David Johnstone David Johnstone - 10 months ago 37
Python Question

Why isn't Python very good for functional programming?

I have always thought that functional programming can be done in Python. Thus, I was surprised that Python didn't get much of a mention in this question, and when it was mentioned, it normally wasn't very positive. However, not many reasons were given for this (lack of pattern matching and algebraic data types were mentioned). So my question is: why isn't Python very good for functional programming? Are there more reasons than its lack of pattern matching and algebraic data types? Or are these concepts so important to functional programming that a language that doesn't support them can only be classed as a second rate functional programming language? (Keep in mind that my experience with functional programming is quite limited.)

Answer Source

The question you reference asks which languages promote both OO and functional programming. Python does not promote functional programming even though it works fairly well.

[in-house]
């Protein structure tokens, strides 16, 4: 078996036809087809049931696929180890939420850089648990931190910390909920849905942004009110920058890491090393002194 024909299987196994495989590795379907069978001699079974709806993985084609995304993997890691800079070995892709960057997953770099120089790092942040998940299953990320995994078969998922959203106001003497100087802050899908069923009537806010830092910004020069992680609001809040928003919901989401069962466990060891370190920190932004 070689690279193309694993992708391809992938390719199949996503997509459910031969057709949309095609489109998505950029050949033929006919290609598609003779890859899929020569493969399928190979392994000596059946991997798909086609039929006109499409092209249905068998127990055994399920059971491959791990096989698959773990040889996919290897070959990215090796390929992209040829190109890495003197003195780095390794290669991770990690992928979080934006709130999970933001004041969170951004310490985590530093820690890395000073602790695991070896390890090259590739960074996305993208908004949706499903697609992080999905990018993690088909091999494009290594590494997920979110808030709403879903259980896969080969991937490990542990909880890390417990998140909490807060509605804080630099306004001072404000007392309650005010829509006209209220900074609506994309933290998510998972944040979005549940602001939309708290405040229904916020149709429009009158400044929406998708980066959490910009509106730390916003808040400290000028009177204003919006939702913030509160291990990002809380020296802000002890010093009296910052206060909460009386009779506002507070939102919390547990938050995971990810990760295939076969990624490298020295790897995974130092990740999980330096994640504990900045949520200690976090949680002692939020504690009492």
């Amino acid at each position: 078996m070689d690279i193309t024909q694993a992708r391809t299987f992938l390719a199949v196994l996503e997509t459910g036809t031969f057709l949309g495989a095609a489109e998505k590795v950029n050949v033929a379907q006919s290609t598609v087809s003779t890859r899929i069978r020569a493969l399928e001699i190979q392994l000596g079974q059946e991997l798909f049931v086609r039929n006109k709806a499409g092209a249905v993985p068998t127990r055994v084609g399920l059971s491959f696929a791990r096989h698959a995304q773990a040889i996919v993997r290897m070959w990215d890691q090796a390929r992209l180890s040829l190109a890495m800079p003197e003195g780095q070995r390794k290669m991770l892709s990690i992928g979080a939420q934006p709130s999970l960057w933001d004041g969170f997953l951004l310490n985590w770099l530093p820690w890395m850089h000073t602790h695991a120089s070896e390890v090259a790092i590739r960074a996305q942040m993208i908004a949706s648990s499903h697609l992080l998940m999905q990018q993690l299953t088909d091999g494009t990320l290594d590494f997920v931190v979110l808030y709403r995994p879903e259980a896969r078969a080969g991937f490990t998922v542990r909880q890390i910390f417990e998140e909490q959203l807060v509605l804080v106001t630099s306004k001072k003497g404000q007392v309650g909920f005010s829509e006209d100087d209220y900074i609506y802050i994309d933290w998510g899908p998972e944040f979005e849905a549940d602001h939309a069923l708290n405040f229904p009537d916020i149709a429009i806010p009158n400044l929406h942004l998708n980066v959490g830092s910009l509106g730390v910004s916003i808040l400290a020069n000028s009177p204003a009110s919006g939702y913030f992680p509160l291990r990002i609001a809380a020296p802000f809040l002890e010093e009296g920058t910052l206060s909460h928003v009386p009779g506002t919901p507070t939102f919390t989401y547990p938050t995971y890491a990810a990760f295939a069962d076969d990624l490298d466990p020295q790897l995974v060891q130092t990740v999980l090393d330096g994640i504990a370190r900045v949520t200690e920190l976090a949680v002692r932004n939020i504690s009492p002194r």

The best argument against functional programming in Python is that imperative/OO use cases are carefully considered by Guido, while functional programming use cases are not. When I write imperative Python, it's one of the prettiest languages I know. When I write functional Python, it becomes as ugly and unpleasant as your average language that doesn't have a BDFL.

Which is not to say that it's bad, just that you have to work harder than you would if you switched to a language that promotes functional programming or switched to writing OO Python.

Here are the functional things I miss in Python:

  • No pattern matching and no tail recursion mean your basic algorithms have to be written imperatively. Recursion is ugly and slow in Python.
  • A small list library and no functional dictionaries mean that you have to write a lot of stuff yourself.
  • No syntax for currying or composition means that point-free style is about as full of punctuation as explicitly passing arguments.
  • Iterators instead of lazy lists means that you have to know whether you want efficiency or persistence, and to scatter calls to list around if you want persistence. (Iterators are use-once)
  • Python's simple imperative syntax, along with its simple LL1 parser, mean that a better syntax for if-expressions and lambda-expressions is basically impossible. Guido likes it this way, and I think he's right.